Training the Ego and Releasing the Spirit
There is a dancing tension in every discipline of awareness, regardless of the tradition from which it arises. It came to my attention most vividly recently as I was contemplating some of the differences I felt between practicing Protestant dharma and western Yoga dharma. To be sure, both practices incorporate both endpoints of the tension, but the way I have experiencd them shows a contrast that I think is noteworthy.
Protestant dharma is deeply invested in training the ego (in all of its manifestations). This is easily seen in its most common and recognized practice: church attendance. Exactly what Chrisitans are doing when they go to church is a large topic, but the centerpiece is generally teaching, be it factual, doctrinal, moral, social, or political. The sermon is essentially an appeal to the mind, with the implicit assumption that the spiritual ideas presented are keys to action that will establish a better world. Membership in the community is determined by how well you implement that “christian” action.
Western Yoga dharma is different in almost every way. Its most common practice is asana, and joining the community really just means that you pay (or not) and show up. In much the same way that pastors and church leaders speculate and argue about what they are doinng when they do “church”, yoga teachers argue about the purpose of asana. However, they nearly all agree that, somehow, this physical training of the body will magically release people into a better understanding of the spiritual world.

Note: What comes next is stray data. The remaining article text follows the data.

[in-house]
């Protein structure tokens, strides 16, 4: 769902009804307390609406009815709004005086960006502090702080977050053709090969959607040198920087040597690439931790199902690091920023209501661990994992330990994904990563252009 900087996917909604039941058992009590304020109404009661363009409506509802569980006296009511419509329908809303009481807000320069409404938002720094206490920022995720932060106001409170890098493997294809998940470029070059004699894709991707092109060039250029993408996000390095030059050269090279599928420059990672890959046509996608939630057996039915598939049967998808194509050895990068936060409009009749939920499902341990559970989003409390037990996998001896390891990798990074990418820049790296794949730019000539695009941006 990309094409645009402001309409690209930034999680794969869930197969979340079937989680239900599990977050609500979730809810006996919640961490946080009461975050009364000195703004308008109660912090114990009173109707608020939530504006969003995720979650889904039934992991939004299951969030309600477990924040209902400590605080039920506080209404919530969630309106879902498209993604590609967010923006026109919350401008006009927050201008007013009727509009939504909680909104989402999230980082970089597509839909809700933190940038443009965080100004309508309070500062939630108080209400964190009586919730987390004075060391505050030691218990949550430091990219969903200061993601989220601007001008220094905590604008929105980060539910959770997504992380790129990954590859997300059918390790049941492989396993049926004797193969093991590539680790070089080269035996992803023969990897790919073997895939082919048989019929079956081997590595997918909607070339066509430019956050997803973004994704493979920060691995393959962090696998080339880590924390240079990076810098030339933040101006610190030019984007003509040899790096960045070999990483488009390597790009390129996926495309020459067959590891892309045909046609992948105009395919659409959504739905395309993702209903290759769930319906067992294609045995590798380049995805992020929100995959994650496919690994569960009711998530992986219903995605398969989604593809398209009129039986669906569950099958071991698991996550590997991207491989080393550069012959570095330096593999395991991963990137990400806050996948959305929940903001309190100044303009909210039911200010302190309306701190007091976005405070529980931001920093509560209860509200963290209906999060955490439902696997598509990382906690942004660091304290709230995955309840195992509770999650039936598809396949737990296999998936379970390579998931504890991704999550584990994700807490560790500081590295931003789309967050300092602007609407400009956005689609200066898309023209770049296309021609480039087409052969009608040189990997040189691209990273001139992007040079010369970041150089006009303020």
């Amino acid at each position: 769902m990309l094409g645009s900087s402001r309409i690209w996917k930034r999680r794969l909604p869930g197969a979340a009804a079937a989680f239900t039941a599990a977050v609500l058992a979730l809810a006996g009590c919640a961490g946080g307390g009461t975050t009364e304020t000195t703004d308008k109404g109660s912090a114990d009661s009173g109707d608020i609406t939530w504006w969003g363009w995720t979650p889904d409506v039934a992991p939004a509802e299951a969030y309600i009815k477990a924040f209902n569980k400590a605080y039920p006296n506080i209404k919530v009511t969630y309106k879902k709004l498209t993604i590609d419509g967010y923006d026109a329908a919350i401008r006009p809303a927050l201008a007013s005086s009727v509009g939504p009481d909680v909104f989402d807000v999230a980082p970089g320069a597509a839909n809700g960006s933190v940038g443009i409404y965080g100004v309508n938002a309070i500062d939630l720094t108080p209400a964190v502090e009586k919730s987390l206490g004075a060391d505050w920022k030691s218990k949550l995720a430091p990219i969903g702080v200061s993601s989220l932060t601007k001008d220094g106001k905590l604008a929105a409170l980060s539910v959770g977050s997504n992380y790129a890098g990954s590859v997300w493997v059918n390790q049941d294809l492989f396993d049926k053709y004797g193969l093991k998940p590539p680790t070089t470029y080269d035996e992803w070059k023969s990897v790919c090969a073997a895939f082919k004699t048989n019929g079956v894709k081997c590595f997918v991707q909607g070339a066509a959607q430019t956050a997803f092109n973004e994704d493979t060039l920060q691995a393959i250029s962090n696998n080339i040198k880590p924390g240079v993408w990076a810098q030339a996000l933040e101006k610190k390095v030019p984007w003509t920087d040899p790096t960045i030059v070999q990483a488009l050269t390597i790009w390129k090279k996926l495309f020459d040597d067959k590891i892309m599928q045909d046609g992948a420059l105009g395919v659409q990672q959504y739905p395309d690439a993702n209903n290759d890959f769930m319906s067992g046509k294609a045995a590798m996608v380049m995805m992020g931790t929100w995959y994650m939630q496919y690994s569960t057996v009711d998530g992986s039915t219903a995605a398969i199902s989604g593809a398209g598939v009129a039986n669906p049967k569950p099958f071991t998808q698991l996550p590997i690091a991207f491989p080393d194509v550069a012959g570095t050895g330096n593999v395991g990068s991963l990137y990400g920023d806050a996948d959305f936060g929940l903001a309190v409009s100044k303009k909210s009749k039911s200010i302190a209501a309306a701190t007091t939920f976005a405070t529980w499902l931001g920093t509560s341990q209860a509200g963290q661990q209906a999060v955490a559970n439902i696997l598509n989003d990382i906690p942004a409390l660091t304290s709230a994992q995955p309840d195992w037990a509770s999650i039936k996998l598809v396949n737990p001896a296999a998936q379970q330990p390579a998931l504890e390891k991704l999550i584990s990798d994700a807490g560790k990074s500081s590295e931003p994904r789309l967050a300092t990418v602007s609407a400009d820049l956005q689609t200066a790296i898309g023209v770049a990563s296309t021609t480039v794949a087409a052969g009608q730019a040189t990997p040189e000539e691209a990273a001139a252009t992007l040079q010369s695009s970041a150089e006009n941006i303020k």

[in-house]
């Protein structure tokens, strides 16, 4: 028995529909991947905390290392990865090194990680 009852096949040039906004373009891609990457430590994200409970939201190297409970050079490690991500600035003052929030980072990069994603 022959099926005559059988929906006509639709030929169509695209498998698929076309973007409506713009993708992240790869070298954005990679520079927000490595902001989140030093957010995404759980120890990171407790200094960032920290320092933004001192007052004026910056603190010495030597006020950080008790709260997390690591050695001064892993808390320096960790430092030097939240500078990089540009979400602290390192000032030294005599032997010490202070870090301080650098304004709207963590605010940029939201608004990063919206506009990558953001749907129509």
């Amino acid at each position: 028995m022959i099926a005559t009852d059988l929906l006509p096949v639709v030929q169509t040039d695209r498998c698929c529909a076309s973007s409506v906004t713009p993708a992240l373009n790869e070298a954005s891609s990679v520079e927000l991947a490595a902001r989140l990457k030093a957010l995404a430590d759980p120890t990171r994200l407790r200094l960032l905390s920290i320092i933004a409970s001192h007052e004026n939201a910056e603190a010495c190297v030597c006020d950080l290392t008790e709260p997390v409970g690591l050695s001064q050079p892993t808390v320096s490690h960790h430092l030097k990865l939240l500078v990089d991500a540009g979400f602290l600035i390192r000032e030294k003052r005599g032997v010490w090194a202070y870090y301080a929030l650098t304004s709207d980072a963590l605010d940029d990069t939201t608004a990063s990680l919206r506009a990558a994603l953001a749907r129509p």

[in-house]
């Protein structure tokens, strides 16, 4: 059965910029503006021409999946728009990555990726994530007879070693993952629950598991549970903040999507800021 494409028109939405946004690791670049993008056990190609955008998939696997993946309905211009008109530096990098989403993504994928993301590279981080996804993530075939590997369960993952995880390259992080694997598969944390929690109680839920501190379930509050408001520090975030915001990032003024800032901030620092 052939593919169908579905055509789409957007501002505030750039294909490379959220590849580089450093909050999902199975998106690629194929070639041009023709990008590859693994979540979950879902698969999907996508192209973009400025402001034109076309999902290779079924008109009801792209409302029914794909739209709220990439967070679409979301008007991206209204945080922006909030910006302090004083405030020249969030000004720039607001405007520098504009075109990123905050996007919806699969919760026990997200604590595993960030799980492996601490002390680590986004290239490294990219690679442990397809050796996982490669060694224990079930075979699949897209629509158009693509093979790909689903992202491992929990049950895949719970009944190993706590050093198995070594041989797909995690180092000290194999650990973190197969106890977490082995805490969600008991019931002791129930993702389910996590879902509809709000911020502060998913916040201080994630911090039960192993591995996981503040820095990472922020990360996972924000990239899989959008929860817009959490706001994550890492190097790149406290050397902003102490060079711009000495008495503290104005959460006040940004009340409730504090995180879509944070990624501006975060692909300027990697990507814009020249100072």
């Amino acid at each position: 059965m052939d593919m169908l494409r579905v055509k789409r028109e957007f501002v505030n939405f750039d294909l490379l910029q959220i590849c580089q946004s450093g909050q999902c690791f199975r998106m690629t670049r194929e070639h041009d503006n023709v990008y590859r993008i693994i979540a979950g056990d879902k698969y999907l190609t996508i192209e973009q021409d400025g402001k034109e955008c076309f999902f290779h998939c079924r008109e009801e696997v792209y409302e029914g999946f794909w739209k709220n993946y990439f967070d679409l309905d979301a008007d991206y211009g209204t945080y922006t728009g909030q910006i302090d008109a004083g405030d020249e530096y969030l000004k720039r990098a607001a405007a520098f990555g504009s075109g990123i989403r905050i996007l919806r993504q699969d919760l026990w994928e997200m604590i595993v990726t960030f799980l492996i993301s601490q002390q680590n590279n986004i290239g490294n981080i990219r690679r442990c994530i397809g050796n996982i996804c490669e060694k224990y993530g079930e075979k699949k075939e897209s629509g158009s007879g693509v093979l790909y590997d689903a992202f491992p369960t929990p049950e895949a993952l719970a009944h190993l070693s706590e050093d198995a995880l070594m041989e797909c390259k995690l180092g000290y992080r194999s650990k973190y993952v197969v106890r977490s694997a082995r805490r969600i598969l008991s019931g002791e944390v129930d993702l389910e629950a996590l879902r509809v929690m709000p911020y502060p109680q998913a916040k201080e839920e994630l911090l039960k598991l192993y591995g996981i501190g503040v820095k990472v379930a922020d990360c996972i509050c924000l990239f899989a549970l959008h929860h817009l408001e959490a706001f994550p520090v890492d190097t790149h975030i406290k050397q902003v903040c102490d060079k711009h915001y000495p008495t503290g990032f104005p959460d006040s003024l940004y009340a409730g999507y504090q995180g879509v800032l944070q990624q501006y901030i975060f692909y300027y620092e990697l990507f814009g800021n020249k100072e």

Anyone who has read this far will recognize that I have only presented thumbnail sketches of the contrasting practices and their goals. But notice that both practices incorporate the notion of an inner and outer life. Both practices view the process of change as an essential part of life. Both practices assume a connection between the inner and outer life as essential to the process of change. But we see them working from opposite directions: the Protestant practice works from the inside, outwards; while the Yoga practice works from the outside, inwards.
I am not going to advocate one way as better than another. I have encountered these practices in a particular order in time and space, which makes it impossible to judge. But I have noticed that problems for the ego give rise to solutions in the spirit, just as much as spiritual connection leads to actions in the world. It is like the dance of yin and yang - each contains the seed of the other and cannot reach fulfillment without releasing its counterpart to new growth.
This document was translated from LATEX by HEVEA.